I’m in the midst of one of my faith lapses. You know, one of those periods when I’m feeling deprived of divine presence. I feel drunk with the ambiguity of ethereal incentive. And what do you know. Out of all the days I volunteered at Jonesboro Middle School–he had to choose this day.
He had to choose this day to purge his little soul to me!
Rather, his ideal of identity to me. As though, of all people, I had the answer. What force drove him to gravitate towards me on this most auspicious of days.
“Why doesn’t God love me…Why doesn’t he love me like he does all the other families?”
And I had a good idea as to where he was coming from. I had a general understanding of the boys unfortunate background and troubled lot in life. I knew he simply wanted reassurance–encouragement that a father figure would generally invoke, but as deprived as he was of such he decided to seek this role from me.
But, he simple chose the wrong day. The most pivotal of times in a boys life, I suppose it was imminent though. Truth has an awkward way of presenting itself. I knew the appropriate thing to say, but this came out,
“Well…Maybe you should find a new God…Yours doesn’t seem to work any more.”
And I didn’t mean it like it came out, but the way he looked at me conveyed everything. He didn’t look away; he didn’t panic; a tear graced from his eye, yet he remained stoic. But unjustly on some level he understood what I meant. Of course God doesn’t love you or me. God loves his own and that’s it. Right? Only his own. He makes his own happy.
(Modern Covert Racism: Do Groomed Locks Illicit Fear?)
To whom it may concern,
In the politically charged and racially sensitive landscape of today’s America I have found myself in the crossfire of cultural insensitivity, racism, and prejudice. The aftermath of a power wielding institution that has not the individual in mind but merely its own power—maintaining its own survival. This phenomenon is being personified and actualized in the form of one Denis Kane (Basketball Coach: Mission Bay High School). I am but a student, a student who is by no means perfect but a student who is trying nonetheless. I attend classes and a big part of my life is basketball. It takes much of my free time, and it is a large focus of my life and of whom I want to be. I work hard like my classmates, I’m a tax paying citizen like my classmates, I expect to be afforded the extracurricular activities as my classmates, and to be held to the same standard as my classmates. My dream of playing basketball is being derailed by my conviction to stand up for my personal expression and cultural freedom. I hate that the two are conflicting but I feel obligated to take a stand as integrity leads me to do so.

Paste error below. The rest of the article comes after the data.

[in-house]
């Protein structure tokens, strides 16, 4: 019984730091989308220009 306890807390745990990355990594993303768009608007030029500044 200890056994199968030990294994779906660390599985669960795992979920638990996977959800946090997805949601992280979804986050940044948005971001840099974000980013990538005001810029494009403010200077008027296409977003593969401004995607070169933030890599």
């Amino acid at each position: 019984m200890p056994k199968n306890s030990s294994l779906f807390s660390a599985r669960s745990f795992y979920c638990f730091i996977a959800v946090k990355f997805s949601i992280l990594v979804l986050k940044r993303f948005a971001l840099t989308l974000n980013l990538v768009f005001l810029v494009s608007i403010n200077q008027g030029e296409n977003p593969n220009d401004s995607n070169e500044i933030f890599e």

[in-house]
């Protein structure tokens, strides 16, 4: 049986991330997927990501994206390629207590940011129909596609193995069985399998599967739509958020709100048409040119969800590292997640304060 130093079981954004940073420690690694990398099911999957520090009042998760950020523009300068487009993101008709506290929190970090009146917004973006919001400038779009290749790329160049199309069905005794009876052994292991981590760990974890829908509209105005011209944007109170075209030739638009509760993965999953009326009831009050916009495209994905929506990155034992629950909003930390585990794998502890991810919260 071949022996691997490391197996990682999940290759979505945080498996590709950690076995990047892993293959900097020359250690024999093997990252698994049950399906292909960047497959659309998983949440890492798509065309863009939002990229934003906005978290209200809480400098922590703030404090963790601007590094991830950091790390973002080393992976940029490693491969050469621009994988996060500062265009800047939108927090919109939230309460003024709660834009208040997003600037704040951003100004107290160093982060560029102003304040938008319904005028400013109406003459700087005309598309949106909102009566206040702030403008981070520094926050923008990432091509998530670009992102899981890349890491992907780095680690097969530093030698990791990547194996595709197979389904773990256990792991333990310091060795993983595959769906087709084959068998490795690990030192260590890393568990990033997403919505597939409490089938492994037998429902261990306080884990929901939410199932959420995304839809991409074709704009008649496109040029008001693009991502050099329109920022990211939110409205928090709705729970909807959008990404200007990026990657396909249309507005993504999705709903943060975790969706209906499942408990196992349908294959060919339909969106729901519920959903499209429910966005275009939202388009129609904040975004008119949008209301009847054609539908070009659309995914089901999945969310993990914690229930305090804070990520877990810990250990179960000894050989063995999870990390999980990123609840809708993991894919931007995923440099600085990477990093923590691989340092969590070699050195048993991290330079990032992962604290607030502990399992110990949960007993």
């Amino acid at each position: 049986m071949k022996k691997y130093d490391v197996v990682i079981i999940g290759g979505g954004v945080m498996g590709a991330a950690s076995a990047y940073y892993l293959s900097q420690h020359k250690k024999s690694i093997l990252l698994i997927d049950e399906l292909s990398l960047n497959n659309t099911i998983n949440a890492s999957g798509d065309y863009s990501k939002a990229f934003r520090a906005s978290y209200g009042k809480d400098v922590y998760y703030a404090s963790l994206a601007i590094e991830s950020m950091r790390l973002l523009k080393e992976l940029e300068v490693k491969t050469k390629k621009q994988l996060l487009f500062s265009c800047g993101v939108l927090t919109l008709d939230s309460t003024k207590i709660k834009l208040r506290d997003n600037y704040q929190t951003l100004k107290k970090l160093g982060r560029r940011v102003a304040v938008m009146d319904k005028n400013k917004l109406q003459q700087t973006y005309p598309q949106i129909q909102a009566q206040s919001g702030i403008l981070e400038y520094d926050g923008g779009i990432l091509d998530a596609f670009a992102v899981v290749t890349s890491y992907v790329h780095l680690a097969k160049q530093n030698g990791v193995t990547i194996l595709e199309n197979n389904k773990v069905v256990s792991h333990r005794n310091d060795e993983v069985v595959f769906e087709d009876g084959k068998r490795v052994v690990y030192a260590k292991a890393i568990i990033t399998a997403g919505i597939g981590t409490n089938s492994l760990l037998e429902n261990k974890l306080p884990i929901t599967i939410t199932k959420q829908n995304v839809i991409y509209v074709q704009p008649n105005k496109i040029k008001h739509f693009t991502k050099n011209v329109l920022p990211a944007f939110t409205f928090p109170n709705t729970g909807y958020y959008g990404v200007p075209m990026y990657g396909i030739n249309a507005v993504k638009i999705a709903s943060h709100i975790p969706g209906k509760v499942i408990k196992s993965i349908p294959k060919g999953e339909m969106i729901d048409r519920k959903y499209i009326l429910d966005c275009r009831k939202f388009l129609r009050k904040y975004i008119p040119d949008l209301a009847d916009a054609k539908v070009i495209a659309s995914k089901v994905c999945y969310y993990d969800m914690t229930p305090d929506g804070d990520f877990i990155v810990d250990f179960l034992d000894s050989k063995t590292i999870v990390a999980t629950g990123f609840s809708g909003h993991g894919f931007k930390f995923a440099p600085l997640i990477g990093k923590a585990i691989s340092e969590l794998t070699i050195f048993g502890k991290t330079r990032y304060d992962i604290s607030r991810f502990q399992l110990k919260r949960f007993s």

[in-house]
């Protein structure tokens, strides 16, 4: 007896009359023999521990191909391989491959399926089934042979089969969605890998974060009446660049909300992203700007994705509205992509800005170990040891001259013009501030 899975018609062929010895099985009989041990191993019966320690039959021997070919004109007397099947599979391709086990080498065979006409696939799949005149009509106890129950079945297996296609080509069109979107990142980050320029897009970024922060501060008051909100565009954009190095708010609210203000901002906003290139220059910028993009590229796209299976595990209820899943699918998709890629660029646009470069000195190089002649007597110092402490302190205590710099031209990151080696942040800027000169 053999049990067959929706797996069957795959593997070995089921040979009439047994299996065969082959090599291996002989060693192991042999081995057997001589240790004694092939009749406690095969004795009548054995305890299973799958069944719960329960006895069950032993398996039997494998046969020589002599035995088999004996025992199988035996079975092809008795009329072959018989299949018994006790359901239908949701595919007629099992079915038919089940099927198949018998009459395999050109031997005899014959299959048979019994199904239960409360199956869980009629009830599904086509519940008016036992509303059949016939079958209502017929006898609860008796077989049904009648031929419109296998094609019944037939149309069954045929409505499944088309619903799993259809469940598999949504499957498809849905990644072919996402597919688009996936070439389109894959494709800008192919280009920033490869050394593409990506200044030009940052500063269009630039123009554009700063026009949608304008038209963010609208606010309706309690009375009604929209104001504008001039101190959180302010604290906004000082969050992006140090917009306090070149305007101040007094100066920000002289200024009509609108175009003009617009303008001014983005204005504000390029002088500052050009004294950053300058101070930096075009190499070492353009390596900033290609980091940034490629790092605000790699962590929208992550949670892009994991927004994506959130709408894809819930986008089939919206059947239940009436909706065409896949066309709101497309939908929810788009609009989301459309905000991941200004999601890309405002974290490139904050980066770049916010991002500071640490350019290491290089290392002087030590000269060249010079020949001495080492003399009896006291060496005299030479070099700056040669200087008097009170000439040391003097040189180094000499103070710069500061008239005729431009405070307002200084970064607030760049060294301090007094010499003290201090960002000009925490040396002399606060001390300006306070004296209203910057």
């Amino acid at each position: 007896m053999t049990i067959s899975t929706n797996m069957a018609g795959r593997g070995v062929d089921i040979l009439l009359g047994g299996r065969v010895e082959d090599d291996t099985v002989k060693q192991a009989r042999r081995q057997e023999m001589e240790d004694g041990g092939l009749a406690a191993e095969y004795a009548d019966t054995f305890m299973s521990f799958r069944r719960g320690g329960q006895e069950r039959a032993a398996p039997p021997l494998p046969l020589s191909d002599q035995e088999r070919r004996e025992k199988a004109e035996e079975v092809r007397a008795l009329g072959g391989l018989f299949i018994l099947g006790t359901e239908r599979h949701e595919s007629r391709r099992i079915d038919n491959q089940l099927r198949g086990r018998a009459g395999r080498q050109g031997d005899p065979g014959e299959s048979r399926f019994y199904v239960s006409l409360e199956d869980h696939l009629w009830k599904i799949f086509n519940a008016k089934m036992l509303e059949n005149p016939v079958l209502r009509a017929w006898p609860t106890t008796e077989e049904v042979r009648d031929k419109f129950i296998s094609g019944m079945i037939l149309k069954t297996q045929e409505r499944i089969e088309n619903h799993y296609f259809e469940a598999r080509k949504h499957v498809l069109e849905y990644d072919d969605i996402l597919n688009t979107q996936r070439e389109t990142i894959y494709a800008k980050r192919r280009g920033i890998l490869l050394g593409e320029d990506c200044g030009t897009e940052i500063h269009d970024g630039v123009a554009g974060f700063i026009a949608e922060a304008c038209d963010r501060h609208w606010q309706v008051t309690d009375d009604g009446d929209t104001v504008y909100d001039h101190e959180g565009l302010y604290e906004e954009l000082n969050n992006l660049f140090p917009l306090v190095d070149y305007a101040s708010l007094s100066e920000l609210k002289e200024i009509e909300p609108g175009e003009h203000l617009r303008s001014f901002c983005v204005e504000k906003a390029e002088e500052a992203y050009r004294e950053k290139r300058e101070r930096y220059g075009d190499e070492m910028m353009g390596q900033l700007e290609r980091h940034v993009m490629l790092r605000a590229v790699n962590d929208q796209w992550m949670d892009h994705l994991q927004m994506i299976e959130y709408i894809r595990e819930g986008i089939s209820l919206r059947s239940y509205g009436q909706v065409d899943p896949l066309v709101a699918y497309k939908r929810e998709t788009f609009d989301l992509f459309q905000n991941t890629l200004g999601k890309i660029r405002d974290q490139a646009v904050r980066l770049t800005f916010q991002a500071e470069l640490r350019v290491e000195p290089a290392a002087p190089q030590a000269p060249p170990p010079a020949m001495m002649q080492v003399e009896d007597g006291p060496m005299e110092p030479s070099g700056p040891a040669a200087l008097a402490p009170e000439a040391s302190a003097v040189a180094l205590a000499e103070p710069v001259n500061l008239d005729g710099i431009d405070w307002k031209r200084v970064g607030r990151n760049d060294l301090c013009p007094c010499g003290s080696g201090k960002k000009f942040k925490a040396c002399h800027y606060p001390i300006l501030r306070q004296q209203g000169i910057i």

Allow me to briefly explain my situation. I, Christopher (Blank), was kicked off of the basketball team for wearing my hair in a particular fashion. I have my hair in locks (often referred to as dreadlocks) which are common to my ancestors and have great cultural context which I will not expound upon here. In modern society I will admit, locks have taken on a phenomenon of their own, nonetheless I keep mine neat and aesthetic. I was told by Dennis Kane that he didn’t “like the way that I had to remove the locks from my eyes” while playing basketball and that he wanted me to fix the issue. I took the proper protocol and decided to put my locks up. This essentially is to braid the locks in a design that would keep them from hanging in my eyes. When Dennis Kane saw this hair style he told me that the hairstyle was “ghetto” and he didn’t want “ghetto” people going to his games. Implicating that I could not rejoin the team until my hair was cut. This leads me to my current dilemma.